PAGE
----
import sizeMixin from "./sizeMixin";

export default {
  name: "app-button",
  mixins: [sizeMixin],
  //...
}

Then, if you still have the styleguidist server running, you’ll see that the size prop got merged with the AppButton props.

Extended Docs and Examples

There are a few ways to add more docs to the component:

  • Adding a Readme.md file, if your component is within its own folder.
  • Adding a .md file with the same file name of the component.
  • Adding a <docs>...</docs> tag on the .vue file.

Since I like the approach and atomicity of single file components, I’m going for the options of using the <docs> tag. But you could choose the one you feel most comfortable with, the result is the same.

In there, you can add any static information, but the real potential is with examples. You can create an interactive example of the component just by adding the code like you’d do it in a markdown file.

The simplest form is by tagging the code blocks as jsx:

```jsx
<app-button color="orange">Push Me</app-button>
```

And for more complex examples, you could create your own vue instance, tagged as js:

```js
new Vue({
  data: () => ({
    message: ''
  }),
  template: `
    <div>
      <app-button color="orange" @click="message = 'clicked'">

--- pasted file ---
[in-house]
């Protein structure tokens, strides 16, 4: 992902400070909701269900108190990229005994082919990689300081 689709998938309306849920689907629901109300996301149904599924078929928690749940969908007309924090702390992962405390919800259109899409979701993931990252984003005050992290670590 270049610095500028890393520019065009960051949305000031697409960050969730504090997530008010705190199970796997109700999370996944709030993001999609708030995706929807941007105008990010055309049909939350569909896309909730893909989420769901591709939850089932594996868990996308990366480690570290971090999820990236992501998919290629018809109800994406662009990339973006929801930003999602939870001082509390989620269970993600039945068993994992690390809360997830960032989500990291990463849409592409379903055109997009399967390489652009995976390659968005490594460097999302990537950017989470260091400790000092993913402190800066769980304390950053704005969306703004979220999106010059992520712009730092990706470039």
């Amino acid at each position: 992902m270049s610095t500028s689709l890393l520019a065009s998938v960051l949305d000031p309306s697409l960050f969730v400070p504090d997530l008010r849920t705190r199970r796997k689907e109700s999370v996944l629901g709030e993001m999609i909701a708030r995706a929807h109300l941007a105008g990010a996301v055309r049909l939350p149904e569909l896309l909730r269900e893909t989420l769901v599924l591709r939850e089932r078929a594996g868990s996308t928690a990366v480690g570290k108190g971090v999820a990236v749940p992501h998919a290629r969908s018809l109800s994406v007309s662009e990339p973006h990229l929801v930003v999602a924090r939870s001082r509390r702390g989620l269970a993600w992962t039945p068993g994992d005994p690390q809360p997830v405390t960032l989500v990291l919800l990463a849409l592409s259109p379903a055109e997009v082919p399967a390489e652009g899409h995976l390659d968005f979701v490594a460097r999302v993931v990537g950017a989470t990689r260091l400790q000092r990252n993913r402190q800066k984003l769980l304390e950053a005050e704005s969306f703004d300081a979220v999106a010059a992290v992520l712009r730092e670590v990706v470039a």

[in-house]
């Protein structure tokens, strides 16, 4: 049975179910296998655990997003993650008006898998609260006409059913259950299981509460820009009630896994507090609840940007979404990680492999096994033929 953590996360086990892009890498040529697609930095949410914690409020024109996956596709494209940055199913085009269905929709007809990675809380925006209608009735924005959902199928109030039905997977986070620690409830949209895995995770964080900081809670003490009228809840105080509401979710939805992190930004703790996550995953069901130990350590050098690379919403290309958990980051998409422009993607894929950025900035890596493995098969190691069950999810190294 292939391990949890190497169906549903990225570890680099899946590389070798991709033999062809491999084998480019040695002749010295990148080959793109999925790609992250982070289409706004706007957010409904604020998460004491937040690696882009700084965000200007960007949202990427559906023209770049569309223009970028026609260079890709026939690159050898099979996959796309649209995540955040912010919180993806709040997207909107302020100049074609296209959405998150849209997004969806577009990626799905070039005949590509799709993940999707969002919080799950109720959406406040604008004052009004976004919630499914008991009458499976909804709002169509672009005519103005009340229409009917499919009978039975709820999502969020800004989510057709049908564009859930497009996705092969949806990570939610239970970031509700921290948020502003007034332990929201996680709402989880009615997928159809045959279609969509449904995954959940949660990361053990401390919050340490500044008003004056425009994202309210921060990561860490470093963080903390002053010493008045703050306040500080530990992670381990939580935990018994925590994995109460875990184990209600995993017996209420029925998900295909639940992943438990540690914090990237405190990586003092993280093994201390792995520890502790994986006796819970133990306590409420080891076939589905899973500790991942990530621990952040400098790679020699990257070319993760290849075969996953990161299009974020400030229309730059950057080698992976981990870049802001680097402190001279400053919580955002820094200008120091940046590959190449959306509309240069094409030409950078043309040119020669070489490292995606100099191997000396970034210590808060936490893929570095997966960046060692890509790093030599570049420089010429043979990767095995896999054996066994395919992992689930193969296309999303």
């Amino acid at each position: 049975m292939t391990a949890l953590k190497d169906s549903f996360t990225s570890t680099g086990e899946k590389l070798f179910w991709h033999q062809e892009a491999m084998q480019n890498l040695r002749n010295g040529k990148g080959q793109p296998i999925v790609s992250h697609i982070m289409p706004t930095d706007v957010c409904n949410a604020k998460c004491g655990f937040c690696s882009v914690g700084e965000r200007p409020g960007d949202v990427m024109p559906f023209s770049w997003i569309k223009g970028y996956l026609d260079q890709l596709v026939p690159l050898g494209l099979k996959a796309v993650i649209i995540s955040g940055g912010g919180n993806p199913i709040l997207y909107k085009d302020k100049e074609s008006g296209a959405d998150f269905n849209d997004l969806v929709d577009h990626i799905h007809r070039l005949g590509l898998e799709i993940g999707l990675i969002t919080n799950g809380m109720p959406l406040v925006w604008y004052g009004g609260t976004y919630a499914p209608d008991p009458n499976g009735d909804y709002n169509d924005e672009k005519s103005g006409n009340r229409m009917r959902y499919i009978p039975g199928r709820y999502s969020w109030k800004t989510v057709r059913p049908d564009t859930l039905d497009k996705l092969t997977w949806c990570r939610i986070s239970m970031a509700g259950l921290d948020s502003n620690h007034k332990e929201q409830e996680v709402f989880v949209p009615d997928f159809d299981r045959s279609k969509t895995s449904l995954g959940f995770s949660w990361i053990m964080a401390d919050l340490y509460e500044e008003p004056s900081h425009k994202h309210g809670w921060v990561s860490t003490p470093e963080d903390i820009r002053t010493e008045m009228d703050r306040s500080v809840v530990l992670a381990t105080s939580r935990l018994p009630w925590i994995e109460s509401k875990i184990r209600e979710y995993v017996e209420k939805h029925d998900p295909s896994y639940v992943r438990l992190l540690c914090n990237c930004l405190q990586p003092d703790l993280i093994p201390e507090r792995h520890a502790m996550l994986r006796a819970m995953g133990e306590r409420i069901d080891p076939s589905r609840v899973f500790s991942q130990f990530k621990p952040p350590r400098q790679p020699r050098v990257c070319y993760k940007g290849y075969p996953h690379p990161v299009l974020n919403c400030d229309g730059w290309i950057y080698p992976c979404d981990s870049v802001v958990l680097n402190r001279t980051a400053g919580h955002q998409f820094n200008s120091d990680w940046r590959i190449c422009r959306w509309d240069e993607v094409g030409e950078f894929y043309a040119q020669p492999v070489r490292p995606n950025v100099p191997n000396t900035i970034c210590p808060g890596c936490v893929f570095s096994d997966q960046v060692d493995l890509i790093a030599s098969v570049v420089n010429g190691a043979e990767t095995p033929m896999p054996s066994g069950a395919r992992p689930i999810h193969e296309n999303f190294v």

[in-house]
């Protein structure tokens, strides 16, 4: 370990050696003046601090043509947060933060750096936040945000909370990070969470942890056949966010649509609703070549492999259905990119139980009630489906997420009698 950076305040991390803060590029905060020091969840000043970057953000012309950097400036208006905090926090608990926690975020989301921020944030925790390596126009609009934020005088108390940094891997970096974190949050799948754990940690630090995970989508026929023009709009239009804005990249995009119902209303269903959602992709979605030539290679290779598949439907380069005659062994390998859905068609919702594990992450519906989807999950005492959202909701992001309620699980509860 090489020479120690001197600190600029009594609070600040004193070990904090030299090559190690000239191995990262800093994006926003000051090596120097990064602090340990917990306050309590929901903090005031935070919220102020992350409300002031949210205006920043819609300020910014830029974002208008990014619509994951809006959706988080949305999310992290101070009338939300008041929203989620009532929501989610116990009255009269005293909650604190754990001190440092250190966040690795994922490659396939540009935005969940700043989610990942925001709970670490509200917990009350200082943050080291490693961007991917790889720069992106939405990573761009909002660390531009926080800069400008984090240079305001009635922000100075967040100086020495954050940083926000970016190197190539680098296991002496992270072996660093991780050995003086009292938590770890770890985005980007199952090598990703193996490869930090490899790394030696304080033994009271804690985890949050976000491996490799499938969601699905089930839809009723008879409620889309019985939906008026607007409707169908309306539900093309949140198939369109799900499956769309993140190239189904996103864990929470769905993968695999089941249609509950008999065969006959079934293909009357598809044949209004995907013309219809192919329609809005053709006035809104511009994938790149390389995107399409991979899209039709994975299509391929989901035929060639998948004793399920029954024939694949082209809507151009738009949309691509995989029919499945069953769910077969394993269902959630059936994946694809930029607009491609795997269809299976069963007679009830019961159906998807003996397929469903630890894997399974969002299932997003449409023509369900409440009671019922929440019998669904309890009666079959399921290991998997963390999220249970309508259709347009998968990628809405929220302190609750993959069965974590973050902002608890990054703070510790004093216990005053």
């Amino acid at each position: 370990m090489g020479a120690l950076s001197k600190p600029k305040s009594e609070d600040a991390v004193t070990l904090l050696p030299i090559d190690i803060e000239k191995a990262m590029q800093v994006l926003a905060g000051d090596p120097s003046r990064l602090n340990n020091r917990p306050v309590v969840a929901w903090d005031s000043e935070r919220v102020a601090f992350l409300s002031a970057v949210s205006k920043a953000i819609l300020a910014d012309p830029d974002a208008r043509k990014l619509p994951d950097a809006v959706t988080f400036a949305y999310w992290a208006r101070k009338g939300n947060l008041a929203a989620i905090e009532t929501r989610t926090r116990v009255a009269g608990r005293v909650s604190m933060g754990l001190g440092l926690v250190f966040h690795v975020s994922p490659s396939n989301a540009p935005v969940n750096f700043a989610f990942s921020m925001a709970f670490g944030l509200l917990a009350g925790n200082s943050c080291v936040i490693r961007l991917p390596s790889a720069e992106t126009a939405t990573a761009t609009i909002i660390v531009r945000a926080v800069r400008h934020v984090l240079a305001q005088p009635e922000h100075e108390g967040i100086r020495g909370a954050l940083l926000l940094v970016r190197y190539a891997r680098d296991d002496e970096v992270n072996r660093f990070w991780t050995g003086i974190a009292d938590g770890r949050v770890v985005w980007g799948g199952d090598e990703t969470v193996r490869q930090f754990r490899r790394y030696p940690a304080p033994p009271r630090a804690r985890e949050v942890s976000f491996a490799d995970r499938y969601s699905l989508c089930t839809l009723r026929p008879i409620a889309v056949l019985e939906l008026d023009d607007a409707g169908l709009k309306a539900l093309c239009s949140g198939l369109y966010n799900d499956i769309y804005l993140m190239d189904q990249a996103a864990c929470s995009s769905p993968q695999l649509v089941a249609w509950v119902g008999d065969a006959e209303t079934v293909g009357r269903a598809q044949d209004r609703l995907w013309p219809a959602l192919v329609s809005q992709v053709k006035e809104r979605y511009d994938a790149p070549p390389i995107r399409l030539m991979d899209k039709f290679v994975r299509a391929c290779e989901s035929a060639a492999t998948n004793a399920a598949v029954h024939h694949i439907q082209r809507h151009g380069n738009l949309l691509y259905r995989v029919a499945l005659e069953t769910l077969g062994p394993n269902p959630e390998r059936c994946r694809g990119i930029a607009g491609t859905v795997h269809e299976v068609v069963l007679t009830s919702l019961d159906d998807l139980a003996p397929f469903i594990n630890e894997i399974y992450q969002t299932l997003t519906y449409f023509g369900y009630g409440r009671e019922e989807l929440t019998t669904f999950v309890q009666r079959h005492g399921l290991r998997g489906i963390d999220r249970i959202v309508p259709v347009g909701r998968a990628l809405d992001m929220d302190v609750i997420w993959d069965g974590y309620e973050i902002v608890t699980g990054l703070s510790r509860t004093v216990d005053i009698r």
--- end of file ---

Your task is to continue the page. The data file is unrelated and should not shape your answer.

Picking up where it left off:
Push Me
      </app-button>

      {{message}}
    </div>
  `
})
```

Let’s therefore add a few examples to our AppButton component:

<docs>
This button is amazing, use it responsibly.

## Examples

Orange button:

```jsx
<app-button color="orange">Push Me</app-button>
```

Ugly button with pink font and blue background:

```jsx
<app-button color="pink" background="blue">
  Ugly button
</app-button>
```

Button containing custom tags:

```jsx
<app-button>
  Text with <b>bold</b>
</app-button>
```
</docs>

Wrapping Up

vue-styleguidist gives us a very easy and automated way to add docs to our components, ending up in a fully featured interactive style guide that other developers and designers can use and play around with.

You can download the complete example from this github repo.

Stay cool 🦄